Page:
Issue 044

December 2008

Few fighters’ tattoos have generated as much interest as those of Aleksander Emelianenko’s. The heavyweight’s tattoos adorn much of his large frame and are the source of much controversy and rumour. Debate rages over the meaning of his markings: some believe he is a member of the Vor v Zakone (Russian mafia) while others suspect he is a neo-Nazi, but neither of these views are particularly accurate.

The most striking of all his tattoos is his mammoth back-piece: a grim representation of the hooded figure of Death holding a young child. Across his shoulders is the German phrase ‘Gott Mit Uns’, which means ‘God is with us’. This roused suspicion of ties with neo-Nazi organisations, as the words were found on accessories (particularly belt buckles) of German SS soldiers in the Second World War, yet the phrase actually comes from the Russian criminal world.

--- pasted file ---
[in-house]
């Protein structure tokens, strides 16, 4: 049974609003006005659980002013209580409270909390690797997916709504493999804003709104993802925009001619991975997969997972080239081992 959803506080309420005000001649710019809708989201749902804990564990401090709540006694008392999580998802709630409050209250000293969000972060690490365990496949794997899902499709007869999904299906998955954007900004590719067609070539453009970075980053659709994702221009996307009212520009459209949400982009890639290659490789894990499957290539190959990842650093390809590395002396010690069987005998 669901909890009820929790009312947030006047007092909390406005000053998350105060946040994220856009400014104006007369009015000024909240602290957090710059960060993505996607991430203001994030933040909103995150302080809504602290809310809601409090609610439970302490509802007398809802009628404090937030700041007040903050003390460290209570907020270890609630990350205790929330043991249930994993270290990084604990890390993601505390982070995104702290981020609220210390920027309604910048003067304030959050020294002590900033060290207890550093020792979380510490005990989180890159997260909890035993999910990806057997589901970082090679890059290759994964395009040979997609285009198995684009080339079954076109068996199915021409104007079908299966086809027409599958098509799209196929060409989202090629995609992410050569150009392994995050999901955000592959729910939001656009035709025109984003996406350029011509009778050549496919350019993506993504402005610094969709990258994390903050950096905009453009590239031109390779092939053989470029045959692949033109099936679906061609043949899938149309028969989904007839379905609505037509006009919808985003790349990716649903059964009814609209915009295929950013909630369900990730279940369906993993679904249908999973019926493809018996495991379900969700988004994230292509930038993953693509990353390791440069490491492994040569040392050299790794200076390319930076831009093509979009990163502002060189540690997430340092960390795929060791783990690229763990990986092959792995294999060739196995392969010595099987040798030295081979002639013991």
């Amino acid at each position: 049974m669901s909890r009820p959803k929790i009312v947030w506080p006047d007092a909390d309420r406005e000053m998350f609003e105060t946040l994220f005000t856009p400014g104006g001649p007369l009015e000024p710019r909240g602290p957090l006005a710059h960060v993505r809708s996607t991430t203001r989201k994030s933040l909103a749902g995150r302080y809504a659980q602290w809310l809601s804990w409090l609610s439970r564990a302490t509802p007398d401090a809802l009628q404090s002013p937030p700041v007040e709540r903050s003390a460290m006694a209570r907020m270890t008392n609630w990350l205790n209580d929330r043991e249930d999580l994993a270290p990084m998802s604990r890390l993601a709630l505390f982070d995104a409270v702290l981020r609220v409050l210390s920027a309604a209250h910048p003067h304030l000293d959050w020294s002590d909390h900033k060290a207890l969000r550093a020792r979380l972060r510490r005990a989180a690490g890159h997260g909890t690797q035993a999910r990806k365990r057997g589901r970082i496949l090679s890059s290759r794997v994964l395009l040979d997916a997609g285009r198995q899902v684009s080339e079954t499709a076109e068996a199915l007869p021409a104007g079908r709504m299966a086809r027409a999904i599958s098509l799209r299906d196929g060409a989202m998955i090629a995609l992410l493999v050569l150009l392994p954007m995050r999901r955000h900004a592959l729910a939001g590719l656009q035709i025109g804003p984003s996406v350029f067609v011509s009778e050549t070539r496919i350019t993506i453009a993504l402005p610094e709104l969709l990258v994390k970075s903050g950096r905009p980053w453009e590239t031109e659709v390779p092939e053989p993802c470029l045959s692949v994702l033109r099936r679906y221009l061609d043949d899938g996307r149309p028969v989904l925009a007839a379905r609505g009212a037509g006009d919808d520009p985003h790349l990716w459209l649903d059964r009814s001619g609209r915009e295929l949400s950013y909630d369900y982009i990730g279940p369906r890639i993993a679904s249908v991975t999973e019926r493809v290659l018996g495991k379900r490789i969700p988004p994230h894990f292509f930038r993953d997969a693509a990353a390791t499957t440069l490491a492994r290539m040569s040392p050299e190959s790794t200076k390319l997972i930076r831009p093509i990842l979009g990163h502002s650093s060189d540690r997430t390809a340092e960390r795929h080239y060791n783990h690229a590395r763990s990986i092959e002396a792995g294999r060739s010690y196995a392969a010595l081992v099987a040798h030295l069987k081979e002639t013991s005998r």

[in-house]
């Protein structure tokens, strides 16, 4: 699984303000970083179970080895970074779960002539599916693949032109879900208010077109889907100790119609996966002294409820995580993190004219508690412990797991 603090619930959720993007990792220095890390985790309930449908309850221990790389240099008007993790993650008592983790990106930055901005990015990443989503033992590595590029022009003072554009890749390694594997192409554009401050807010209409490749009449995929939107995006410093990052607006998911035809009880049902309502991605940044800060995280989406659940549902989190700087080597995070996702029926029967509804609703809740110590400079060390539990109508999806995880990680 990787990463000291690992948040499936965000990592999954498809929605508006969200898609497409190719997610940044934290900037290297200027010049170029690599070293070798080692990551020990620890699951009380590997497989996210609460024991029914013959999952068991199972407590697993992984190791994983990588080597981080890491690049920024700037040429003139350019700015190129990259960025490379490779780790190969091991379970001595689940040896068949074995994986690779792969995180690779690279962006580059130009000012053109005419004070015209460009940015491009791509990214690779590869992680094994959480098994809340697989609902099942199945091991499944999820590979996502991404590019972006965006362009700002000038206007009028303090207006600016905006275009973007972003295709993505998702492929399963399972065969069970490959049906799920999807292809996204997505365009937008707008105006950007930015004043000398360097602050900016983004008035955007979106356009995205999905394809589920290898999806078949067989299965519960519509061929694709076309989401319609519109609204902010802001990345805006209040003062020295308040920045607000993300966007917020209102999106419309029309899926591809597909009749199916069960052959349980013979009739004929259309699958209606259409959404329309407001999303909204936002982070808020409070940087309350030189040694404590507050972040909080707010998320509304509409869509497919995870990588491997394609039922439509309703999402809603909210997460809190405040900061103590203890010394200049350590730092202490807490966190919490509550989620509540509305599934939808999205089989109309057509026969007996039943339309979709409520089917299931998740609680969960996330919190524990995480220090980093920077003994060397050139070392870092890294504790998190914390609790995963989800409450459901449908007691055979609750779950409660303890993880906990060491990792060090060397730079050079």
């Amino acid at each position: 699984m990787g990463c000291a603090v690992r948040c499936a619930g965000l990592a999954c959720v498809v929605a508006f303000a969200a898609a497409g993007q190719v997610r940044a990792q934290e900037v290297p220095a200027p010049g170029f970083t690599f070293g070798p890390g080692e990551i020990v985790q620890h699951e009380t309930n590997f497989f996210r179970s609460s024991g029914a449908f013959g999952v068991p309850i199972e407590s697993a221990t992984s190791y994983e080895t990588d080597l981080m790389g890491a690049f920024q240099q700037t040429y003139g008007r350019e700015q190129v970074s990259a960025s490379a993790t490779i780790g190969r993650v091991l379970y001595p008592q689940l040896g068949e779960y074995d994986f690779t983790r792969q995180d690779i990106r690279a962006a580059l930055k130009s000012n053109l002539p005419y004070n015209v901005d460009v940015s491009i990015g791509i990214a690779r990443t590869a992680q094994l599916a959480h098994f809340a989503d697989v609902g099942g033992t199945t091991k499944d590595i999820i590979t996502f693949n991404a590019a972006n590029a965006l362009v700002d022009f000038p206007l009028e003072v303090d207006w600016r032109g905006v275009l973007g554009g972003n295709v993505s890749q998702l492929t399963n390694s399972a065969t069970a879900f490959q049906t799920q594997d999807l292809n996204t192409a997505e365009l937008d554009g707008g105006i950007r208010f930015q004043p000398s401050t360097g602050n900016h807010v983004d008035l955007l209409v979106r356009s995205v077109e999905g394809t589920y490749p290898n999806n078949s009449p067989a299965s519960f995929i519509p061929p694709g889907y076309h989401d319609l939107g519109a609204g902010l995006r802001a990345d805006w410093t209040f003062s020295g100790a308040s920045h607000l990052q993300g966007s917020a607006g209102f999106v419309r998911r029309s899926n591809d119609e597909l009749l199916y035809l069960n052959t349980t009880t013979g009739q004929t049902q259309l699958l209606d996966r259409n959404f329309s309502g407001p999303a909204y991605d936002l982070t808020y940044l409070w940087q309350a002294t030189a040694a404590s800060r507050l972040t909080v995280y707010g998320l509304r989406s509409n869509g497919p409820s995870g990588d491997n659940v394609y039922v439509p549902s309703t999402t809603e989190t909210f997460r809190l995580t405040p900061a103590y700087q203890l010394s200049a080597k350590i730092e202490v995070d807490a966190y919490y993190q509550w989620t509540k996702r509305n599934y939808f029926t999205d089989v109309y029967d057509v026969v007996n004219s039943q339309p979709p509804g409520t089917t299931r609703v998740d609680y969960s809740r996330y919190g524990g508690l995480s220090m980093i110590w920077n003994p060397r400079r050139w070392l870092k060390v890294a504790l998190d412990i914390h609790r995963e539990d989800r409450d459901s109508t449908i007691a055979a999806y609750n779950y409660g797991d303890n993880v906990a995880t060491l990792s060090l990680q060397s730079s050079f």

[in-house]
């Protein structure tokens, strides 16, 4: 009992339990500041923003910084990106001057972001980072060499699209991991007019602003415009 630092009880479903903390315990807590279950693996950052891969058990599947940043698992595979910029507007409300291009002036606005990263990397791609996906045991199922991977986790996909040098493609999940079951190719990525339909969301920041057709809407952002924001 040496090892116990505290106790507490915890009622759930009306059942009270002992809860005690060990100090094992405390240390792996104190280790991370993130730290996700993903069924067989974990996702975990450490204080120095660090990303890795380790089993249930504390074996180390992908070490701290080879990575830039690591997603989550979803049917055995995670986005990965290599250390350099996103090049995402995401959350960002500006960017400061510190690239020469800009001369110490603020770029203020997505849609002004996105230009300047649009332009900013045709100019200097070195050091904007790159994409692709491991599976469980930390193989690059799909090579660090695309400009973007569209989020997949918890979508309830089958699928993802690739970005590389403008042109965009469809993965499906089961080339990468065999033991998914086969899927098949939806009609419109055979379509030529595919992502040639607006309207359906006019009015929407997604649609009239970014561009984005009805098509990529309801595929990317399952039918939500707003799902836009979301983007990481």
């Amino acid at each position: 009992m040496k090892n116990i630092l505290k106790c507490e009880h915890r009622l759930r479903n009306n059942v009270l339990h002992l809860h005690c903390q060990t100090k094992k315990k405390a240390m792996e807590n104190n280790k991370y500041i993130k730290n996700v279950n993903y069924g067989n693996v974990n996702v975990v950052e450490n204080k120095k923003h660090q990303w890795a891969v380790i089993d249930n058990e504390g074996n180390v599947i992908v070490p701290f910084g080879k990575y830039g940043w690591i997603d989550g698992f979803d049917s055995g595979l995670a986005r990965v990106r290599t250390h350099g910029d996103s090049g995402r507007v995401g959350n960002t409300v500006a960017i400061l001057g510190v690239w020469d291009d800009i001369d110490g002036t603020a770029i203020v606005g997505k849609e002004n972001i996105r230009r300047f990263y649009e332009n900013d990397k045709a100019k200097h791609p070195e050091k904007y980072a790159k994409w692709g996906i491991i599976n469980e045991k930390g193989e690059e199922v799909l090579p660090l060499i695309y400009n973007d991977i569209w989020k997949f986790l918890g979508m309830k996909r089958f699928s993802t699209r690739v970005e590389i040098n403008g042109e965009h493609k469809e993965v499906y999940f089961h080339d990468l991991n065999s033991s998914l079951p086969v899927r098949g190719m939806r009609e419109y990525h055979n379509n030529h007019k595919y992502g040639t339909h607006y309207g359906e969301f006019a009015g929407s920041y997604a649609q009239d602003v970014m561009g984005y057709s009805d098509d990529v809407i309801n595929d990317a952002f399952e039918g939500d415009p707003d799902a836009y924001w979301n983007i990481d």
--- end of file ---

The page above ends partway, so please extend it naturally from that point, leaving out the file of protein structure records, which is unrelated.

Although he is tight-lipped about his past as an offender, Emelianenko spent time in prison as a juvenile. Some of his tattoos indicate a high-ranking Vor (member of the mafia), which is a status he would have been too young to achieve at the time of his imprisonment, so they are likely worn as much as a fashion statement as anything.  

The stars on his knees indicate the wearer will never kneel to musor (‘pigs’), or more precisely, that they will never under any circumstances cooperate with the police or government officials. On his right forearm, he has a cathedral with five domes – each dome symbolises one year of imprisonment.  

On his left shoulder, Aleks has a spider’s web – this particular tattoo can have several different meanings. If there is a spider going up the web, it means the wearer is a professional thief, but if the spider is going down the wearer is saying he is done with the criminal world. 

On the upper part of his right arm there is a distinctive tattoo that is a half cat’s head, half skull, with the legend Homo homini lupus est. This translates as ‘Man is a wolf to his fellow man’ and is used to indicate a very vicious and dangerous prisoner.  

In modern Russia there are many people who have traditional criminal tattoos applied to their skin for no better reason than simply wanting them. Certainly, many who wear these may be true criminals who have served jail time, but they are not Vor v Zakone in the true sense. 

Photos by Hywel Teague and Pride Worldwide Holdings LLC